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Affordable Care Act, Government, Government Programs, Health Care, Health Care Reform, Health Disparities, Health Insurance, Health Reform, Healthcare, Inequality, Mental Health Care, Obama, Obamacare, Politics, Public Health, Public Policy, Racial Disparities, Social Justice, Society, Uncategorized, Women's Health

Obamacare Is Increasing Access To Health Care, Reducing ‘Long-Standing Racial Disparities’

 

 

ACA Obamacare 1

The Affordable Care Act has improved key health care indicators for millions of Americans, reversing what had been a downward spiral in which health care was becoming more costly and less available to many Americans, a new study finds.

The findings, published in the Journal of the American Medical Association, show marked gains in the number of people with insurance—as other research has repeatedly confirmed—as well as improved access to doctors and medications, affordable health care and good health status after implementation of the Affordable Care Act, aka ‘Obamacare’.

In particular, minority groups and the chronically ill have made huge strides in gaining health coverage and getting the care they need, the researchers reported. Low-income Americans also experienced significant gains in coverage and access to health care, with the most striking improvements found in states that expanded their Medicaid programs under the ACA to include more poor people.

The improvements nationwide came after all six measures used in the study “showed worsening trends in the 2012-13 period, particularly between March 2013 and September 2013,” according to the study, which looked at the experiences of about 500,000 adults age 18 to 64.

All but one of those measures—days limited by poor health—improved significantly after Obamacare plans went on sale on government-run exchanges in October 2013, according to the study. Here’s the breakdown of the indicators:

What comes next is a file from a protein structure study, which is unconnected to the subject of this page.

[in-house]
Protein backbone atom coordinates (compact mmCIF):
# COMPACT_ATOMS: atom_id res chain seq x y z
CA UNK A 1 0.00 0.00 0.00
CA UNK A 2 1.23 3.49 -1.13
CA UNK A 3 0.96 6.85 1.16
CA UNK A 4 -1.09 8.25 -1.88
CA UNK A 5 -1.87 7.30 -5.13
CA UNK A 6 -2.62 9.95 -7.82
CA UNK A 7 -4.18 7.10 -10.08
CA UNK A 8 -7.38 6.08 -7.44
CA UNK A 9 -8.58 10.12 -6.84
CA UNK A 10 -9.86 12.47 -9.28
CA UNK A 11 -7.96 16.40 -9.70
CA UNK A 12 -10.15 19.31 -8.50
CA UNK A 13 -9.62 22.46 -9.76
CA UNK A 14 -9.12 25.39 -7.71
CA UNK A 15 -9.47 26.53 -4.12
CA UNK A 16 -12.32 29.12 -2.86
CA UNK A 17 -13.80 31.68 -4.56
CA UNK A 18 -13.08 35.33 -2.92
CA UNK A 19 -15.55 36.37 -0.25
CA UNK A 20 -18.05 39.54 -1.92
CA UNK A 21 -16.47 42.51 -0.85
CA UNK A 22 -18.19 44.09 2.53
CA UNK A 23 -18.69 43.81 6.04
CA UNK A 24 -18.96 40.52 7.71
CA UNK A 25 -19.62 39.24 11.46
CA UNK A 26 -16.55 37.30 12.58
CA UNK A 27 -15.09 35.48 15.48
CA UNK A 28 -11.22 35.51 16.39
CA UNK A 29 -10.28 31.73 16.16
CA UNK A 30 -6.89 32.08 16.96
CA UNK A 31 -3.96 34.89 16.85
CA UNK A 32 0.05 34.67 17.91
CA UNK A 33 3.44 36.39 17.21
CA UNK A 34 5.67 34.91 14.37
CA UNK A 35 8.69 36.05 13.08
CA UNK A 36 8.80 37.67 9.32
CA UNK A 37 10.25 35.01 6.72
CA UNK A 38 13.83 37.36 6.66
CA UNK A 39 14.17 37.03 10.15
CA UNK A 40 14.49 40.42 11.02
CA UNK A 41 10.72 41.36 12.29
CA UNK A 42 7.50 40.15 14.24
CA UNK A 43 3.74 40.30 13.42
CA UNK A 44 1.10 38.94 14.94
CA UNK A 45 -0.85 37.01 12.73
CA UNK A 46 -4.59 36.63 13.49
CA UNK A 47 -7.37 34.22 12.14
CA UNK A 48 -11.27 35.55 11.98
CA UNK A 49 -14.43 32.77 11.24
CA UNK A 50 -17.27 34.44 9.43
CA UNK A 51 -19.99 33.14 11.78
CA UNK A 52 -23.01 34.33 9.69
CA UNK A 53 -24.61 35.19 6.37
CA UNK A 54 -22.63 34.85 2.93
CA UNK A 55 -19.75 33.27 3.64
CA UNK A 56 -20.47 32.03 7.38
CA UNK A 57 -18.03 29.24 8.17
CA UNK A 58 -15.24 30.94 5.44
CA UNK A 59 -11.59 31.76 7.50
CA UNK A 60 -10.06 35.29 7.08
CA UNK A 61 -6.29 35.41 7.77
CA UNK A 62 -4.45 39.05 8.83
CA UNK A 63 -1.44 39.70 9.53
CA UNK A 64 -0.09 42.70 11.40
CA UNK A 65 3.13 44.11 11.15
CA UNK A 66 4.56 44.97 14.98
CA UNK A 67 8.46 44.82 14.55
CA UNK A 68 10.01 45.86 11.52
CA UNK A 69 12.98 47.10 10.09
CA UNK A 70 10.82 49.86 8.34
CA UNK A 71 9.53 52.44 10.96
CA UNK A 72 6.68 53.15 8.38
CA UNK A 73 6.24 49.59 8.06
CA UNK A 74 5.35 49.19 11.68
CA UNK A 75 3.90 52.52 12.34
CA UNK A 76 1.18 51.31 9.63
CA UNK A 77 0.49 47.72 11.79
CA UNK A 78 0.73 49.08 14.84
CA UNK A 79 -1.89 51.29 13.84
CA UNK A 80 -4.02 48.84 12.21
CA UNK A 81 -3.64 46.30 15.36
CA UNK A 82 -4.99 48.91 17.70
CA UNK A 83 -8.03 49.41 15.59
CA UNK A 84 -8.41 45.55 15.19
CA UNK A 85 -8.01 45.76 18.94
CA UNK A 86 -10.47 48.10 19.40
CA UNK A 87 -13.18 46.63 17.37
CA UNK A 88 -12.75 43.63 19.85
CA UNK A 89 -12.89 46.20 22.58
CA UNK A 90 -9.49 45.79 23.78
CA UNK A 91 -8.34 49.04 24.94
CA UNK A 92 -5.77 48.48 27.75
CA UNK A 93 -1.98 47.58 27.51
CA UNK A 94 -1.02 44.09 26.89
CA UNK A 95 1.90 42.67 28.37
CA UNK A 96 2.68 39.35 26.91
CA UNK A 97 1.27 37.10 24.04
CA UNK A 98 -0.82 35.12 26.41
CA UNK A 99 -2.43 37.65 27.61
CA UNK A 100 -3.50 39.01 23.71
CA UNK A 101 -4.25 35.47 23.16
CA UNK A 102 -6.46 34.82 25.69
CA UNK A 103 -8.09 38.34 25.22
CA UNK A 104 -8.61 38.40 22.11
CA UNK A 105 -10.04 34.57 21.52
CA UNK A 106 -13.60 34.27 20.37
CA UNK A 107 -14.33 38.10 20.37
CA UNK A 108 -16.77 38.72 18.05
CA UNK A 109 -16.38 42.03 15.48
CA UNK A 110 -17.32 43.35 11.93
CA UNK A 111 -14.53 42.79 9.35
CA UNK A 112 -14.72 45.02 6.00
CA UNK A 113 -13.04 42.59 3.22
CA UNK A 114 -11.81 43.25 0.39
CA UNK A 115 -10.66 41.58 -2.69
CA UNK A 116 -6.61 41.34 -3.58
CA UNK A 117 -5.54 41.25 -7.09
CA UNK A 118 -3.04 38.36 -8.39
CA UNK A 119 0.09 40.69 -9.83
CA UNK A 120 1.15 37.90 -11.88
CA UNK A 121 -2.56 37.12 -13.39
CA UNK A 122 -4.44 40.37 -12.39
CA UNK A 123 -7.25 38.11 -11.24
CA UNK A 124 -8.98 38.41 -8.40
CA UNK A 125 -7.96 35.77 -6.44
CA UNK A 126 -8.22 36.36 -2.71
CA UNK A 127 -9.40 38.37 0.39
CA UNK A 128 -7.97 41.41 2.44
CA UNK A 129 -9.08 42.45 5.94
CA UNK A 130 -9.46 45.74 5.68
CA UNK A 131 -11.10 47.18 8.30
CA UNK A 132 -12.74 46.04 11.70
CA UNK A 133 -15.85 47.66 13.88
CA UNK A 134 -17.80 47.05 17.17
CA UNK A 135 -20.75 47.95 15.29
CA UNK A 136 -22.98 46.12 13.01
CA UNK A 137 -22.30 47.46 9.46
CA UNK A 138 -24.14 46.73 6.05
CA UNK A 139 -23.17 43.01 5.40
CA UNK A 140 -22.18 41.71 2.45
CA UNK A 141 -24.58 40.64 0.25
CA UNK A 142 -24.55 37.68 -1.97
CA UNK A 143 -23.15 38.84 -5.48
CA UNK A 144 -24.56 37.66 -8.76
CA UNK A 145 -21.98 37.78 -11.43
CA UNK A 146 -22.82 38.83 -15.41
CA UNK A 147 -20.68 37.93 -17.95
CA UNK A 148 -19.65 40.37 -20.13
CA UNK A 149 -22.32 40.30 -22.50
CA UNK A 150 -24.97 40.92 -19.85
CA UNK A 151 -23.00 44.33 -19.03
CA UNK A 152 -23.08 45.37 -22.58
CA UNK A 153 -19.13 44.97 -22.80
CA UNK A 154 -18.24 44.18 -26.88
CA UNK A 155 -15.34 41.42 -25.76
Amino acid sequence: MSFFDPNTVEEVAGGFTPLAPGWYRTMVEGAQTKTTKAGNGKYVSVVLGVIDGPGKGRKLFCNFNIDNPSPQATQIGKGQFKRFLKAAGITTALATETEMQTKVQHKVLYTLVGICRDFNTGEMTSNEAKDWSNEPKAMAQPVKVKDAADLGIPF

• The number of people who lacked health insurance fell by 7.9 percentage points
  • The number of people who reported being unable to afford care fell by 5.5 percentage points, translating into 11 million more people who can afford care.
  • The number of people who lacked a personal physician fell by 3.5 percentage points.
  • The number of people who said they were just in fair or poor health fell by 3.4 percentage points.
  • The number of people who lacked easy access to medicine fell by 2.4 percentage points.

For the category of days limited by poor health, the downward trend of people reporting that measurement stopped getting worse after the ACA went into effect, but it did not get significantly better as did the other measurements, the study found.

Largest improvements found among racial and ethnic minorities

What’s particularly important, the researchers say, is that “the largest improvements in access to coverage occurred among racial and ethnic minorities,” who have historically faced higher rates of uninsurance and poor access to quality health care.

While whites saw their uninsured rates drop by 6.1 percentage points, there was an 11.9 percentage point decrease in the number of uninsured Latinos. The number of non-Latino blacks without health coverage decreased by 10.8 percentage points after the ACA went into effect, the study found.

Blacks and Hispanics were a specific target of the Obama administration in its rollout of the health-care law, given their disproportionately low insurance rates and limited access to health care. On a larger scale, reducing health disparities, including racial disparities, is a central goal of health care reform — and according to the researchers, these latest findings show “that the ACA may be associated with reductions in long-term disparities in access to care.”

Addressing racial disparities in health care would have massive implications, even beyond improving the health of millions of Americans. A 2009 study from George Washington University estimated that eliminating racial disparities in health would reduce direct medical care expenditures by nearly $100 billion annually.

Findings are ‘very consistent with what health policy experts predicted’